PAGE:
From the article:
“But the bigger issue was store accessibility, because the original design for temporary accessibility made it much harder for customers to actually get in the front doors, she said.”
In addition to the accessibility issue, the observant reader will note the sidewalk closure, pictured right, and the bicycle barricades (see the article online) are not ADA-compliant.
A drum and a sign do not serve as a detectable sidewalk closure. 1 drum doesn’t close the full width of the sidewalk. Nor is the drum detectable by hand or walking device; those with limited vision will not know what message the drum / sidewalk closure conveys.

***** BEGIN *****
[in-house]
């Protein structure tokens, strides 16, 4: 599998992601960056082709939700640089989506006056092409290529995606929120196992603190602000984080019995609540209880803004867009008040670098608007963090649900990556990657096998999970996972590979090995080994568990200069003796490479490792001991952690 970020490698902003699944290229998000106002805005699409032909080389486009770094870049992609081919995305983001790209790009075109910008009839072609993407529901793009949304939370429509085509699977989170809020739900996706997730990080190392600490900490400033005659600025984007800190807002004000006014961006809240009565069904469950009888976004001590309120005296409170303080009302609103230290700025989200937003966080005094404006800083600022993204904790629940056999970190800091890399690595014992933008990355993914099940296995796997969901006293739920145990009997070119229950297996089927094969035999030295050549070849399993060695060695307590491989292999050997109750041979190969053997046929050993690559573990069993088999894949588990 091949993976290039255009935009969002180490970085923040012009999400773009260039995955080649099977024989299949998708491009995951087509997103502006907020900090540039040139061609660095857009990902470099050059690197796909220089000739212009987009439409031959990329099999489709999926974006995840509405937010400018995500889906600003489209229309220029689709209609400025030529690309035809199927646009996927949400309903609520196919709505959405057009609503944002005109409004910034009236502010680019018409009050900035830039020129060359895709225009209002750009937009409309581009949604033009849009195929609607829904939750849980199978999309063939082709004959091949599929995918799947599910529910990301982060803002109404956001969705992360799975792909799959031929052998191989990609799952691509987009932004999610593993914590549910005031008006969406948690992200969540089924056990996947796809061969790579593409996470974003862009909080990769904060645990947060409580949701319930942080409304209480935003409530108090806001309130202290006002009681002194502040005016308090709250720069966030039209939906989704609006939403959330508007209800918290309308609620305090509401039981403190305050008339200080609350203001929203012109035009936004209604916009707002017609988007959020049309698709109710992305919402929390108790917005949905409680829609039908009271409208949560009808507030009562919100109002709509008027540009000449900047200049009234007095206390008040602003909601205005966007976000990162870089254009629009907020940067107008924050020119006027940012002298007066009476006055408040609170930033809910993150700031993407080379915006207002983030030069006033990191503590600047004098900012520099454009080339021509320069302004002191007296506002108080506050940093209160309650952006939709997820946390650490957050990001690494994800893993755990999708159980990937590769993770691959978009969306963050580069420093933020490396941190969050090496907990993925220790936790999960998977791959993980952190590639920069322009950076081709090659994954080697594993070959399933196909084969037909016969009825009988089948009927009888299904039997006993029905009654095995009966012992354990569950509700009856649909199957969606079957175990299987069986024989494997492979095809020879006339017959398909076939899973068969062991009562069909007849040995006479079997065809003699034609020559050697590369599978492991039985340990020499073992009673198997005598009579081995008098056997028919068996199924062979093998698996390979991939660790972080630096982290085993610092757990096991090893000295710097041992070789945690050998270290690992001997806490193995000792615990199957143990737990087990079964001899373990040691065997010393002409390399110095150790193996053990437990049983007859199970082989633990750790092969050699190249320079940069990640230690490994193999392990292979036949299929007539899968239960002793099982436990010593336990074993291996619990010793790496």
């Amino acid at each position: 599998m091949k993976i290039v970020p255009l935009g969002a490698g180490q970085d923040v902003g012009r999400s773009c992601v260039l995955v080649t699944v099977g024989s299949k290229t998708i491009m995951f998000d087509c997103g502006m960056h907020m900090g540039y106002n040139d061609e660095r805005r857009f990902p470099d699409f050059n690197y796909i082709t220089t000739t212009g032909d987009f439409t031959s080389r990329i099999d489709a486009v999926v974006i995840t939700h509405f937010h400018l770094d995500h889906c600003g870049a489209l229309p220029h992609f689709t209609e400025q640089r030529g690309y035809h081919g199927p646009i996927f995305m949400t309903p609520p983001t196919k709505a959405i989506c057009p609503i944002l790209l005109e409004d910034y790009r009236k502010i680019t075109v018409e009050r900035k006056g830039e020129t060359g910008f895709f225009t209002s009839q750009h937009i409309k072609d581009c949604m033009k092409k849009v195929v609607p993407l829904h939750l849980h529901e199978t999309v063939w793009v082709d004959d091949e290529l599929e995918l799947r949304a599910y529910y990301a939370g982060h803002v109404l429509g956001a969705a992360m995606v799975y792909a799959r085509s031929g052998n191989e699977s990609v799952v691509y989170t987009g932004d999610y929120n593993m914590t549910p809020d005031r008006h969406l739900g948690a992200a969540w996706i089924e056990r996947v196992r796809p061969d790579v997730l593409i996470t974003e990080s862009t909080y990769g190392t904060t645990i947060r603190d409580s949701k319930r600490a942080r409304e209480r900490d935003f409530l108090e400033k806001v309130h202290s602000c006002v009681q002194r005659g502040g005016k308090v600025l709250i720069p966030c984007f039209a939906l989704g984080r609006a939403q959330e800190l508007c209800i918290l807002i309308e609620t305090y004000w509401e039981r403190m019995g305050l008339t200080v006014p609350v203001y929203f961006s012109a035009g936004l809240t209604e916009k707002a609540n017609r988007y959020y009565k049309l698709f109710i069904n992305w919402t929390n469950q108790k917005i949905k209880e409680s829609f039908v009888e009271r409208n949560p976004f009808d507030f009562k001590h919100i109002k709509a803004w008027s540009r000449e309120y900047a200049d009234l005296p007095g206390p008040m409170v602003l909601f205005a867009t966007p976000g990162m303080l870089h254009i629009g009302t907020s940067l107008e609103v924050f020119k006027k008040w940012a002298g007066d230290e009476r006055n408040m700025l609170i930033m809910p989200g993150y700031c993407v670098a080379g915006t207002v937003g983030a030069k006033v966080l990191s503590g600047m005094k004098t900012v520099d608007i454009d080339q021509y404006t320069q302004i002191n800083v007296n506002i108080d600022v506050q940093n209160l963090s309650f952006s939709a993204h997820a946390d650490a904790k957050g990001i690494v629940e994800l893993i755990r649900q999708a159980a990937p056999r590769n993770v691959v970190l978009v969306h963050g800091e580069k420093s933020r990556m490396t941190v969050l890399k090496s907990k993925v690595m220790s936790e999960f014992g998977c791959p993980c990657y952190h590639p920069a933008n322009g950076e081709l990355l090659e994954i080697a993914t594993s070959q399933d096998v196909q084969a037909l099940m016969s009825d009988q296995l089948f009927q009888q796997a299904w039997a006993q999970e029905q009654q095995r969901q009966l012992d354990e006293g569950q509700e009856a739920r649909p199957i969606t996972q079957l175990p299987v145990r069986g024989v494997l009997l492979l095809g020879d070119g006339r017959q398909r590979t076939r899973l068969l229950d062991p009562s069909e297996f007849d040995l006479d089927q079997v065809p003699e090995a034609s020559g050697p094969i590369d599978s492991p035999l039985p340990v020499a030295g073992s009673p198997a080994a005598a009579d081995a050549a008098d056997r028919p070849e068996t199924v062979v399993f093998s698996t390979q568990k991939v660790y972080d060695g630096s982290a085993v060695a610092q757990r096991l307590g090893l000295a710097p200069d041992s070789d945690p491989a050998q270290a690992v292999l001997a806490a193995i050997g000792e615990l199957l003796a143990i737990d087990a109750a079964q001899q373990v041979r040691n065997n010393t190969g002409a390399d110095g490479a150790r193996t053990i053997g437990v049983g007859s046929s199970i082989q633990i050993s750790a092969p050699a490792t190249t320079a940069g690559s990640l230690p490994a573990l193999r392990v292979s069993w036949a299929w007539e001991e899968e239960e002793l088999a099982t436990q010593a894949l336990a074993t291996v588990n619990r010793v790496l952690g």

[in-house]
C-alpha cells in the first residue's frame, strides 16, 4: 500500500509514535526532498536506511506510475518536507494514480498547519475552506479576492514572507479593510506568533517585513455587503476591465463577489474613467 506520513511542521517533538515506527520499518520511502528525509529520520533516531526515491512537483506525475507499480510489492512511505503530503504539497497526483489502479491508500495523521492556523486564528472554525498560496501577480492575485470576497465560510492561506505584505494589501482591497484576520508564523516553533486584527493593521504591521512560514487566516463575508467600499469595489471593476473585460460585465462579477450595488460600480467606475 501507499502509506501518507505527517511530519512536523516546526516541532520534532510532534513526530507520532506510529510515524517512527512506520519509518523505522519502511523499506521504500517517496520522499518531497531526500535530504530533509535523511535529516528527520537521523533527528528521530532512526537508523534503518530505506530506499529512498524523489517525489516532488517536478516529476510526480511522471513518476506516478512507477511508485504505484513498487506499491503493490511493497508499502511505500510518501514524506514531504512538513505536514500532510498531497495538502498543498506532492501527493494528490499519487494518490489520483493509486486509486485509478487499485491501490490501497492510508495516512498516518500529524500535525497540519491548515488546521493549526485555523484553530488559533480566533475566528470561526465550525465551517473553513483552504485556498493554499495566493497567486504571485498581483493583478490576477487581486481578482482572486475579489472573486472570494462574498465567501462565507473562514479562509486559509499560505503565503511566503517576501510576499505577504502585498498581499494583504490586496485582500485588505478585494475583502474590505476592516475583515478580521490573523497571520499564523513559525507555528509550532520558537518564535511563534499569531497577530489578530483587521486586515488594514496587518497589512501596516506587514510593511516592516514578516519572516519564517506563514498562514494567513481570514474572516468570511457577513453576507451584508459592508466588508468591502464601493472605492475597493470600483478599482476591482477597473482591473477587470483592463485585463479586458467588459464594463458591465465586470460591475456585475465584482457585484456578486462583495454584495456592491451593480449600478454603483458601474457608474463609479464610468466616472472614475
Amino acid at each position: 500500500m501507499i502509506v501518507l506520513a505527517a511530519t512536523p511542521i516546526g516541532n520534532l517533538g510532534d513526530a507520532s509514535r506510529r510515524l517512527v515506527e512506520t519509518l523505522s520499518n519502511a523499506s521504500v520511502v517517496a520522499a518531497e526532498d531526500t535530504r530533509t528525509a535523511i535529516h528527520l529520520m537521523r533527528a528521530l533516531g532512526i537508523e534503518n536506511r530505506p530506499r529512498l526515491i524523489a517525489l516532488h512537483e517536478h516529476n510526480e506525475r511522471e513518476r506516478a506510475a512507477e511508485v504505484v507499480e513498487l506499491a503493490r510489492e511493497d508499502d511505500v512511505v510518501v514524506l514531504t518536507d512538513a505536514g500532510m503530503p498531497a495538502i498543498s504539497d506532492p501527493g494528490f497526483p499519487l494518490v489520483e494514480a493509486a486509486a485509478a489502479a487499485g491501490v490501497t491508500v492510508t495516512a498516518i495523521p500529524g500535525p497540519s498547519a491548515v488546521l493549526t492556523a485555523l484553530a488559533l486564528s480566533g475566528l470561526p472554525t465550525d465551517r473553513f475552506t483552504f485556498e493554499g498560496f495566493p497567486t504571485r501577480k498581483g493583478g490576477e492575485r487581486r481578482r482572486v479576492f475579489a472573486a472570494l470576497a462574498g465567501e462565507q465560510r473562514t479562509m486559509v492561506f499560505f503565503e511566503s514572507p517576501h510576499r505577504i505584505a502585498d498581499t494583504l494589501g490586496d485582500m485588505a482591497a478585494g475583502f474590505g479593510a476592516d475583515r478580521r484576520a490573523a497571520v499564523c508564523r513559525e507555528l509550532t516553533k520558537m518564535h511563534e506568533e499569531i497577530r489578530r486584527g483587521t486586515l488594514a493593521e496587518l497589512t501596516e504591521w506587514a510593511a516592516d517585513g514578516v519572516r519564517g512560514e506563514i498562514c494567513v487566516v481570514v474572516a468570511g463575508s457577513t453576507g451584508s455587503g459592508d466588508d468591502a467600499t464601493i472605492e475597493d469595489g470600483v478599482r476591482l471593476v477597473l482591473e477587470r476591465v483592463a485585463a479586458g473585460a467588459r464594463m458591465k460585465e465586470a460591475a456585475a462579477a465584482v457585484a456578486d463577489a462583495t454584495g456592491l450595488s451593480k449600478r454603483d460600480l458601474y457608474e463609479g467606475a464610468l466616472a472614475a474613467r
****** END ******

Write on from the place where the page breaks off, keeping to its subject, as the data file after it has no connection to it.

The bicycle barricades do not appear to interlock, but even if they do, the gap between bottom horizontal bar and the ground is far more than the maximum 2″. Also, the barricade feet protrude into the walkway, which is a trapping hazard for anyone, especially those with limited vision or those who use walking devices.
So, call us already, and book our workshop, “Building Accessible Work Zones”, at no charge to you and 20 of your closest colleagues.
Some restrictions are applicable. But, call us anyway!none